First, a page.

UPDATE - Just this afternoon (11/14/13), Whitney Tilson's T2 Capital Partners announced a short position in GNK using put options. [www.gurufocus.com]
Oaktree Capital Management: The original post’s first and most prominent “Risks and Counterarguments” was that Howard Mark’s Oaktree Capital Management held a (very small) long position in GNK. Known to be a smart and risk-averse investor, Mark’s equity stake might give a short-seller pause. However, thanks to a recent GuruFocus update, we now know that Oaktree has sold off its entire stake in the company. A possible speculative explanation for this turn of events can be found below.
Debt Situation: As reported in the original article, nearly all of GNK’s debt was reclassified in May 2013 as a current liability, due to the fact that GNK is in default of certain loan covenants. The company recently hosted its third quarter conference call (recording of call here) and reported its results from operations and its outlook for the industry.
A very interesting discussion followed, however, during the Q&A session with analysts. Representatives of the company (CEO, CFO and Chairman) made clear that they were not going to discuss or describe the ongoing negotiations with lenders, consistent with their past practices. Nevertheless, the analysts pressed them quite hard on the topic. One analyst went so far as to say that [paraphrasing the Wells Fargo analyst] it was common knowledge that “large blocks” of the company’s debt were being traded and were no longer in the hands of banks, but instead were purchased by “non-traditional” entities (read: distressed debt investors).
This is not a new assertion, having been voiced as far back as May of 2013, but the company clearly (albeit implicitly) acknowledged that “non-traditional shipping investors” were scratching at the door: The CEO said that they were in discussions with “anybody who owns the debt,” not just the banks.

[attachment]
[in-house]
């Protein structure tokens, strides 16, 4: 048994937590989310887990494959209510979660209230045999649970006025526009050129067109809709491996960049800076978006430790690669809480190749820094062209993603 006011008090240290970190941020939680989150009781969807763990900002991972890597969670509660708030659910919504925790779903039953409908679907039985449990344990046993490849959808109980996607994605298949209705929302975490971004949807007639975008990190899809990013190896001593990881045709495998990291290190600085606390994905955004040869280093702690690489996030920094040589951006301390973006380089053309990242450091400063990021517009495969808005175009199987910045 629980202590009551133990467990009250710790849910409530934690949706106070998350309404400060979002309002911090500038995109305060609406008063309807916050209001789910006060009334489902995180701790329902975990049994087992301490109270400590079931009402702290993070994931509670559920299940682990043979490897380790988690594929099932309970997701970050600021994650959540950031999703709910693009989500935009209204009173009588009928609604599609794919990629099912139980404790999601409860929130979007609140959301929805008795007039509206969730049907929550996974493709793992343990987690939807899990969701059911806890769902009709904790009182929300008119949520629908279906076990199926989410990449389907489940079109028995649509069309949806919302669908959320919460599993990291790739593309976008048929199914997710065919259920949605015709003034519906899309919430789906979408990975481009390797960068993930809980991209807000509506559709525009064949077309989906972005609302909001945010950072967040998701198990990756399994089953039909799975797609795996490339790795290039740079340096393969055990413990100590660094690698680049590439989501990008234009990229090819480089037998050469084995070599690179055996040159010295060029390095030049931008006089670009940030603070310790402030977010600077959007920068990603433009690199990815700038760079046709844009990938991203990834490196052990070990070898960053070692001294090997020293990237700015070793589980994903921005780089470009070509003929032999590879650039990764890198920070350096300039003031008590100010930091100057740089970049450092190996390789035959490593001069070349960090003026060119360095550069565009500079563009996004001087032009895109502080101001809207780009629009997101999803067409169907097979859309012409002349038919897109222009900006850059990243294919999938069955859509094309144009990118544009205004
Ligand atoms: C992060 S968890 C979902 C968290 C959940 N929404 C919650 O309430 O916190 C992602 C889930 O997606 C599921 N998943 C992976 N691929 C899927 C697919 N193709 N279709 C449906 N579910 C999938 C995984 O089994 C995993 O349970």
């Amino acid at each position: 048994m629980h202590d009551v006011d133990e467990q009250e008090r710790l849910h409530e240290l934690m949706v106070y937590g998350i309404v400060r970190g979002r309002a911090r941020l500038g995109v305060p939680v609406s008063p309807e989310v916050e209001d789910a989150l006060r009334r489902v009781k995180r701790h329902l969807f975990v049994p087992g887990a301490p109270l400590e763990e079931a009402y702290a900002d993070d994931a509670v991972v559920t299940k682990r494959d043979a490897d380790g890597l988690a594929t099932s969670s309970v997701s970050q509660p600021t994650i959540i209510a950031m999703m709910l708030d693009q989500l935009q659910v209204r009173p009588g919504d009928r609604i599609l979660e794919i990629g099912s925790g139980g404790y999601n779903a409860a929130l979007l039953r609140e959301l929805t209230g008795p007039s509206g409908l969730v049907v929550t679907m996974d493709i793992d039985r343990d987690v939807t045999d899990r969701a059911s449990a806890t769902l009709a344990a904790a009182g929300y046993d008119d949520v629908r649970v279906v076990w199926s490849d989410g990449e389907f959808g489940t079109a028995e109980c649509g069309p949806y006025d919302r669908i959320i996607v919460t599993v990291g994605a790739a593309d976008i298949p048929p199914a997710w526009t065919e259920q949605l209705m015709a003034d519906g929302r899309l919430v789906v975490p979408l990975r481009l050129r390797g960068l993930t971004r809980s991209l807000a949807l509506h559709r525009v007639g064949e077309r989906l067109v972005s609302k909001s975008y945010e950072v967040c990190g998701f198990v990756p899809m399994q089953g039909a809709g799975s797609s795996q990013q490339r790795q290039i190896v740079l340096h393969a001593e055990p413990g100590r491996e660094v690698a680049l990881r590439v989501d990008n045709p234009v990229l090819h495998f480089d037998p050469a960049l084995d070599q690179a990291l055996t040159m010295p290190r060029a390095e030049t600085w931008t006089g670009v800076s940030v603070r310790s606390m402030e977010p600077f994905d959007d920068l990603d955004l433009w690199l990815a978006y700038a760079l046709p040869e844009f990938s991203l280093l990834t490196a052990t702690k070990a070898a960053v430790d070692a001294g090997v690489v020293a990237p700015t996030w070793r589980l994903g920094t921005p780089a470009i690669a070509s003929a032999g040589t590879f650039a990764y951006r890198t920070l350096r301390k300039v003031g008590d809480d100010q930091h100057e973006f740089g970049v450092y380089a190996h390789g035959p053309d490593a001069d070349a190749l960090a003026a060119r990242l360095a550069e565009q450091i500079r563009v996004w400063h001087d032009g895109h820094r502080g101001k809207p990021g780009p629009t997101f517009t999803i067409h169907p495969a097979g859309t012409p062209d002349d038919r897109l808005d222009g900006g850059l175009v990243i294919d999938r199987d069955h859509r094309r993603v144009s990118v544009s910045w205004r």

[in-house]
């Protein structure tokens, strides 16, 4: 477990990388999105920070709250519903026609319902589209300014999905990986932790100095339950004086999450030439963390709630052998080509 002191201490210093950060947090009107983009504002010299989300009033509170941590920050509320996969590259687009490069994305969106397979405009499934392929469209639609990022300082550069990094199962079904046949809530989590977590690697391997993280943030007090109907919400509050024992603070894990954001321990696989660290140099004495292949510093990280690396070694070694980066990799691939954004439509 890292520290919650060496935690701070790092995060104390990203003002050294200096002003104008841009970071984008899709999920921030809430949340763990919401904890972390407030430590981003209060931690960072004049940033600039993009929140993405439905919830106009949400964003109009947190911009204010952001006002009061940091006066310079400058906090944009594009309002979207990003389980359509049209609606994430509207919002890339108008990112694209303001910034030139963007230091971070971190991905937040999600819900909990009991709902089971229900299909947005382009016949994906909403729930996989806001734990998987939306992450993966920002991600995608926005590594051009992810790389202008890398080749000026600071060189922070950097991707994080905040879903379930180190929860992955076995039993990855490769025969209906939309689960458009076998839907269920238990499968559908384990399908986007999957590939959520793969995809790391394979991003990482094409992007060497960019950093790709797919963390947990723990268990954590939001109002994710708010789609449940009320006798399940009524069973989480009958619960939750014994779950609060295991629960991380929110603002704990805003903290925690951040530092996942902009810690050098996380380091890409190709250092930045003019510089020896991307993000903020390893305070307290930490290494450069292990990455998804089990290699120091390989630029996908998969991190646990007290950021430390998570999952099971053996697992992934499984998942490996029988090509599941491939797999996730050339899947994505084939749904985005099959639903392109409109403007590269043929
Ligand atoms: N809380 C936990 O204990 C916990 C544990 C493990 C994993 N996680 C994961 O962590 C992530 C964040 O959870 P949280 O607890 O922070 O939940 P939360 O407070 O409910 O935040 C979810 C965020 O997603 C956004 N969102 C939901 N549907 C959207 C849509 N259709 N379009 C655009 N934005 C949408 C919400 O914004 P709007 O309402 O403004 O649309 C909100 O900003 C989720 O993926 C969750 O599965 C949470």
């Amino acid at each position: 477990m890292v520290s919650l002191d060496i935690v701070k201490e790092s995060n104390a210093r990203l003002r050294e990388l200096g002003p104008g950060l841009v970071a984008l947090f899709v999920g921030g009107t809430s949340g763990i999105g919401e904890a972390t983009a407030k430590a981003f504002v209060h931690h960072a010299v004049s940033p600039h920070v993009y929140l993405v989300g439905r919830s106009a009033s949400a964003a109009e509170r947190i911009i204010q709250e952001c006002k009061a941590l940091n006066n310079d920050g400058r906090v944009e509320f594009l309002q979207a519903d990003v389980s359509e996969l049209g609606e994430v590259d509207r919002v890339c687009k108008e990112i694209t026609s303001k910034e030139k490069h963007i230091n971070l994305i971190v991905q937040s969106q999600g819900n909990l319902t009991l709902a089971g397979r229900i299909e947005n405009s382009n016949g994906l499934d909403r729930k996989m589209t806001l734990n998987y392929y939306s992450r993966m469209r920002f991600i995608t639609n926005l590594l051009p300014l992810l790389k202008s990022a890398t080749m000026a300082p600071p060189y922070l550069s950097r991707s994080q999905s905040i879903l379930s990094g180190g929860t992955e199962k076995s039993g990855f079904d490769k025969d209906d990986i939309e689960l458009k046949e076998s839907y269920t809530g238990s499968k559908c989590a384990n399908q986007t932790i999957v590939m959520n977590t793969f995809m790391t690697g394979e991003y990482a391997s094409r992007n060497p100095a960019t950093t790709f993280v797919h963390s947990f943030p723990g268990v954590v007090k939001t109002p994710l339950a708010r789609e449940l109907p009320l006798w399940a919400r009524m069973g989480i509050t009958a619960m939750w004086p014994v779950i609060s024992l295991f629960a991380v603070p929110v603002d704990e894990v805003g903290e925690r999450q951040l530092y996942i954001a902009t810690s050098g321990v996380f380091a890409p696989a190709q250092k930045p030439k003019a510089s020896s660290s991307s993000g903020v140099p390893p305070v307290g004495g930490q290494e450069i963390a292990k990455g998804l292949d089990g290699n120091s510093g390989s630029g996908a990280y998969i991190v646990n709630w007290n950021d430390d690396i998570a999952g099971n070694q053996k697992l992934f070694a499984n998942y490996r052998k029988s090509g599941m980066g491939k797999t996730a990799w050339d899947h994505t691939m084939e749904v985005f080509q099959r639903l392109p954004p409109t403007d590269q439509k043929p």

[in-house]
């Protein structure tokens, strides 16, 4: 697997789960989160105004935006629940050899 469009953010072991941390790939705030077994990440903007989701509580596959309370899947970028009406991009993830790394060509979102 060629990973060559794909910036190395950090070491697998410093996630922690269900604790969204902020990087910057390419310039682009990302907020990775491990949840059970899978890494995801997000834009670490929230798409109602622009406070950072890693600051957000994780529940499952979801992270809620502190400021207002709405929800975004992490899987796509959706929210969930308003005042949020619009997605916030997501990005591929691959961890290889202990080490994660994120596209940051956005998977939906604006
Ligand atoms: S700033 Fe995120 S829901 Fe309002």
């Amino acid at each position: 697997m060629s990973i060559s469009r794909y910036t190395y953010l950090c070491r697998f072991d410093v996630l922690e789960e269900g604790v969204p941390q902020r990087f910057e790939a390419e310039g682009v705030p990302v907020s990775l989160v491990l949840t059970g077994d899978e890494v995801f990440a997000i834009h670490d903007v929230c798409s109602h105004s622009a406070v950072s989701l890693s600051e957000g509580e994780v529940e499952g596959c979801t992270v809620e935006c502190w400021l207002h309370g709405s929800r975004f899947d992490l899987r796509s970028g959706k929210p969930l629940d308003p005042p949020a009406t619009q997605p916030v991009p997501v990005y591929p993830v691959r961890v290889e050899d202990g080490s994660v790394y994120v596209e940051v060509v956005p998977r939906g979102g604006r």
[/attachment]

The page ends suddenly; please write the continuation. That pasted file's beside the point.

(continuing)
The analysts continued their very delicate dance with management about debt, probing several times as to which “options” the management might be considering. Again paraphrasing the Wells Fargo analyst, the company was asked if a “new equity raise” was actively being pursued. The CEO responded saying that another equity offering was not possible because the balance sheet had to be completely restructured and it is “difficult to raise equity” without knowing how that restructuring would happen. By “restructuring,” are we to infer “complete recapitalization?” If so, how would existing equity likely be treated? None too kindly.
Perhaps the most telling response from the company, however, came earlier when a different analyst snuck in a question in the context of a more general discussion on the industry outlook. The company was explaining how certain indicators were pointing upwards in terms of scrapping and orders, as well as rates. The analyst asked whether the company’s “lenders” had the same rising optimism or if the company was still having to face a “conservative” lending group. Before the CEO could respond, the chairman jumped in and said clearly, “The lenders are still conservative,” i.e. that they have not yet bought into the idea of an industry rebirth from the ashes.
Covenant Waivers: The Citibank analyst continued the dance, asking about the loan covenants and the company’s discussions and progress on coming into compliance with them before the expiry or securing a continued waiver. The CEO referred to the waiver expiring in March 2014 and said that not only were the waivers ending, but a $48.5 million “amortization payment” was due. As reported previously, GNK negotiated relief from both principal and interest payments through March 2014, at which time a large principal payment would be due. [Note: the original article referred to covenant waivers expiring in December 2013, as per the company’s annual report. No explanation was given, or found after research, as to why March 2014 is now the waiver expiration date.]